• Pardon the dust while the boys rebuild the site.

    The board will be in a state of disarray as I get things sorted out, for a little while at least.

    The new incarnation is using Xenforo as the system software. It is much like what we are used to, with a few differences. I will see about making a FAQ to help point out the differences for the members.


    One IMPORTANT difference for all of us old timers is that the 'mail' system is replaced with what are called 'conversations'/

    There is no 'Inbox' or 'Out box' or 'Sent' folders anymore.

    Think of Conversations as private 'threads' or topics that don't exist in a forum, that you start with another member. NOTE: Conversations can include more than one member if you or someone else in the conversaion, likes.
    Takes a little getting used to but I am sure you all can get a hang of it.


    Only a slightly modified default default Xenforo style is available for now. Once the new SAG style is ready it will be available.

    All existing users should be able to login with their usernames and passwords once the site goes up.


    If anyone has difficulties logging in please contact me at sixthvanguard@gmail.com.


    Thank you for your support and patience. I know it has been a loooong road.

1794, 40th Foot in Flanders

Tony Barton

Company Commander
40th Foot 1794

This figure is part of my attempts to make a typical figure for each decade of the British Army’s history. This loopy idea , a dolly per decade, at least gives me something to focus on, and actually has proved so far to be quite a good stimulus to research.

The Revolutionary Wars ignited by the French Revolution found the army in a fairly decrepit state, with widespread corruption at every level ( 12 year old colonels and so on ). Some Regiments were in good order, some not , and despite some good battlefield performances, the campaigns fought in the 1790s were mostly disasters .
The 40th Foot ( 2nd Somerset, but the regional tag didn’t mean much ) were involved with many of them.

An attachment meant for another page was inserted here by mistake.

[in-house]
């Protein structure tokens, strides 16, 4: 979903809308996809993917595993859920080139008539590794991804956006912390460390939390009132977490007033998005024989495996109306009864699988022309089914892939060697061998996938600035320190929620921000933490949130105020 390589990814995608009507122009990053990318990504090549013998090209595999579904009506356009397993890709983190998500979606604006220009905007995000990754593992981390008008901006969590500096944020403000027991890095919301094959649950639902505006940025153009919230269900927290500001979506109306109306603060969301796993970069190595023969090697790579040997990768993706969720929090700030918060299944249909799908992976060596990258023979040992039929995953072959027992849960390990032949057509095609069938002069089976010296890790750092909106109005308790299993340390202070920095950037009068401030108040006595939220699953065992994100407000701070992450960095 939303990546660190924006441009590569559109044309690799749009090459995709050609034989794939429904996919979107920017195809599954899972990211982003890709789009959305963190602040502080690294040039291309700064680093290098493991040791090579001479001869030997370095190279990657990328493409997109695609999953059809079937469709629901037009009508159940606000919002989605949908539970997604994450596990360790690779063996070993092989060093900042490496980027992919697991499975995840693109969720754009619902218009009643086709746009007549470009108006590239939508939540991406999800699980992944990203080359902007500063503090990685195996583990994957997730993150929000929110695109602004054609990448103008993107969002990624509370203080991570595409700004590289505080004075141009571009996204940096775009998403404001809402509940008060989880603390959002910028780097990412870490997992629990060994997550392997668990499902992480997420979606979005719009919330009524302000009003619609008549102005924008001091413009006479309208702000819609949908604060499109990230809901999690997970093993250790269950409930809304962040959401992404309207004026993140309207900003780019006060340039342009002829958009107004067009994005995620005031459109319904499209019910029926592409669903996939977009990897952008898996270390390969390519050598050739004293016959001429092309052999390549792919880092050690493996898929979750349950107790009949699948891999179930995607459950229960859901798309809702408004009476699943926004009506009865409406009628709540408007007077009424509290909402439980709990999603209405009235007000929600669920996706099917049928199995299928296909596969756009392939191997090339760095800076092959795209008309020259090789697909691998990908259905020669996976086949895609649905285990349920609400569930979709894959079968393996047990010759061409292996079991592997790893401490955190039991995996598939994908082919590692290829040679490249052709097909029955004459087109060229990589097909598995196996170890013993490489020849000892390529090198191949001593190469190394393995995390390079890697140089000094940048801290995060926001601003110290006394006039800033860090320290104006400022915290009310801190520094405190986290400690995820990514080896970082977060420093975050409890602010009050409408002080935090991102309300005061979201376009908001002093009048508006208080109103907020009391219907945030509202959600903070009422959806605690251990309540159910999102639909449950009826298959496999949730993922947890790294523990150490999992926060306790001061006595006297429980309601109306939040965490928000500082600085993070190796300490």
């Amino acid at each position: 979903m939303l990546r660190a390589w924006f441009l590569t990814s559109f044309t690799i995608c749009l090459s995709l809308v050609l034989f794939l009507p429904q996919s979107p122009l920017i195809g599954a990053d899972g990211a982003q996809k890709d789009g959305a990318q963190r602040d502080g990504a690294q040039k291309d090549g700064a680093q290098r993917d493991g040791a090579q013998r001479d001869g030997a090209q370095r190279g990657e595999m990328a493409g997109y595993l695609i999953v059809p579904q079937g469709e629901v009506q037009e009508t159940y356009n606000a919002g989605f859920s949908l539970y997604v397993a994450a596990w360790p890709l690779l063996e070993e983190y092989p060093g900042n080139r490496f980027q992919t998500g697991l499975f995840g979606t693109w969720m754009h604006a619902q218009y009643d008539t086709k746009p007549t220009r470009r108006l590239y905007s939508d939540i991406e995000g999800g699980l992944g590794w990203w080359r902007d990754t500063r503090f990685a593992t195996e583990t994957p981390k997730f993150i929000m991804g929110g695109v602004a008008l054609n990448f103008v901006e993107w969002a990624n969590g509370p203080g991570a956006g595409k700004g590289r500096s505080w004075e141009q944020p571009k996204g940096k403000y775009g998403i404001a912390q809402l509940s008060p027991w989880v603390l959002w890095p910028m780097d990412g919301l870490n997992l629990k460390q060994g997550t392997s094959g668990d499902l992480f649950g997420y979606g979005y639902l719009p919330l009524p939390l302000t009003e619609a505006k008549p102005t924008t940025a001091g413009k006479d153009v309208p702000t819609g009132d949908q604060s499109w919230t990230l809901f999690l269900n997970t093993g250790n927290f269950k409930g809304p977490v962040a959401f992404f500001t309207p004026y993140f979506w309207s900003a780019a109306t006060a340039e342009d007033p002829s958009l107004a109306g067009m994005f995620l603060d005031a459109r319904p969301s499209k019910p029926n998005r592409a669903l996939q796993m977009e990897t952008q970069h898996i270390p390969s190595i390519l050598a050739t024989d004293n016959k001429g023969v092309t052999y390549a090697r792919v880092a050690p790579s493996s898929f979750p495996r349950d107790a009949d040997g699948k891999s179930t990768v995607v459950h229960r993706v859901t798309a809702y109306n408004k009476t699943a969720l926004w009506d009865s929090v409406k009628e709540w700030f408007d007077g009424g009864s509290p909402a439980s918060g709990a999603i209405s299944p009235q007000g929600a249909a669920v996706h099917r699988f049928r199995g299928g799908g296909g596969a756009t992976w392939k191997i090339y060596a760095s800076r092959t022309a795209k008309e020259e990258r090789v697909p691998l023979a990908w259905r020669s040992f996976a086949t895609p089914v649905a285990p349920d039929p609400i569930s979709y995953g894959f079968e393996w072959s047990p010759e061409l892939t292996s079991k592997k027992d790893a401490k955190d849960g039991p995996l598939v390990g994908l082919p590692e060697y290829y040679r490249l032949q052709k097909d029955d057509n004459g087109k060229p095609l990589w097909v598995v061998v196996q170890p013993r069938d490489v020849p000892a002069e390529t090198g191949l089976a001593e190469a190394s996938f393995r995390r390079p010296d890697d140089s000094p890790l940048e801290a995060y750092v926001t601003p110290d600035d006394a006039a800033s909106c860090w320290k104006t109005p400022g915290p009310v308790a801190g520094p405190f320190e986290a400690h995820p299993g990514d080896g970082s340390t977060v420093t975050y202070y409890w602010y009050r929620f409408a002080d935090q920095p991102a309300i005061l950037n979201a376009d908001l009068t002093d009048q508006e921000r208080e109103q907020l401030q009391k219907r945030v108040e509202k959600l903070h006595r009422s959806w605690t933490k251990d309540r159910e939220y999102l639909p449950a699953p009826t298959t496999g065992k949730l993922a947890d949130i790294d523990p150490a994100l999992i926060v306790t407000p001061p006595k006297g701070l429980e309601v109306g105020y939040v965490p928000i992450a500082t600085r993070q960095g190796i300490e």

The regiment’s first deployment was split, with its battalion companies fighting in Flanders and Brittany, and its light-infantry flank companies deployed to the West Indies.In 1794 the centre companies went to Flanders to reinforce the Duke of York’s Army on the Franco-Flemish border.

My figure shows a Battalion Company man in Holland in 1794, where they landed in June. This was generally regarded as a dreadful army, which suffered from untrained criminal recruits, and an appalling commissariat which failed to keep the soldiers fed and clothed, particularly in the winter. The Duke was an affable and popular young man, but no general, though to be fair he was badly let down by his allies.
Largely as a result of the chaos he experienced during this campaign , he vastly improved efficiency when he later became Commander in Chief.

Here ‘s our man, fresh of the ship in clean regimentals:

This is not a period that’s much illustrated at all, unlike the later Wars from 1800 onwards .In essentials the outfit is the same as worn during the American War up to 1781, with a few style changes starting to creep in. It very much conforms to the style worn by the other European armies.

The coat is largely the same, some units having upright collars, some rise-and-fall as here, but the gaiters and waistcoat are shorter, and the hat has lost its lace and its front peak to become a true bicorne.
Hats in one “cock” or another had been worn since the 1640s, but they would not last into the new century, being replaced by the shako from 1800. Keeping it on was always a problem ,and a thin tape was often worn tied under the hair.

The equipment in unchanged with pouch and bayonet, the pouchbelt over the shoulder with an engraved brass plate on the chest. The knapsack, of painted canvas , contains a blanket ,a spare shirt etc and cleaning materials. As a buff-faced regiment, all the smallclothes and buff leather are coloured to match, rather than being pipeclayed white as in most other regiments .

The musket is the Short Land, with the 42” barrel.
Haversack and waterbottle were issued for campaign, and contained whatever he could get, which was often not much in Holland , though cheese and the local gin would be popular. The blue painted wooden canteen was a new design, replacing tinplate ones used earlier, and was to last until the 1870s. It was heavy and leaked.

He is noticeably hairy : long hair was still mandatory ,and for a centre company man worn in a club secured with a small strap. Side whiskers were also prominent in this decade.Hair powder was worn on all parades, but not bothered with on campaign , save by some officers .

I’ve not been able to bring myself to destroy his outfit to show the rigours of soldiering, but many of the uniforms fell apart, because they were so badly made, and the men had to make shift with whatever they could find locally.
A final pic by the campfire, in the leather forage cap worn for work and off-duty.

As usual , everything homemade apart from the DML body inside. This one took quite a lot of reading to put together, because there is so little contemporary visual material.

Another museum piece on your on going saga!
All your posts together make a reference book!
Always look forwad to your posts...